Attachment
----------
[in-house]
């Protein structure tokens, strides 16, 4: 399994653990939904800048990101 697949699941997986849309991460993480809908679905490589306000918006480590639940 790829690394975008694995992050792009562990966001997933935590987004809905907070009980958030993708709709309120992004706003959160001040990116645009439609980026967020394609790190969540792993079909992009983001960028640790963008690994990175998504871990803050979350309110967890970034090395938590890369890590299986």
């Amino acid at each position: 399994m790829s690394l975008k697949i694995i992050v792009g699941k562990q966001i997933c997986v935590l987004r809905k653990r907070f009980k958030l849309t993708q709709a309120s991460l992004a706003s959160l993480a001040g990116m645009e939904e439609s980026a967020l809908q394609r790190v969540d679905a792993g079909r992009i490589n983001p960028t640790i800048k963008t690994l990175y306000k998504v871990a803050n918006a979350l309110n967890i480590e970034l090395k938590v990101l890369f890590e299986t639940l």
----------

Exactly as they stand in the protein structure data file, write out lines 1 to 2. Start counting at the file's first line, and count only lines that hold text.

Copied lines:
[in-house]
């Protein structure tokens, strides 16, 4: 399994653990939904800048990101 697949699941997986849309991460993480809908679905490589306000918006480590639940 790829690394975008694995992050792009562990966001997933935590987004809905907070009980958030993708709709309120992004706003959160001040990116645009439609980026967020394609790190969540792993079909992009983001960028640790963008690994990175998504871990803050979350309110967890970034090395938590890369890590299986």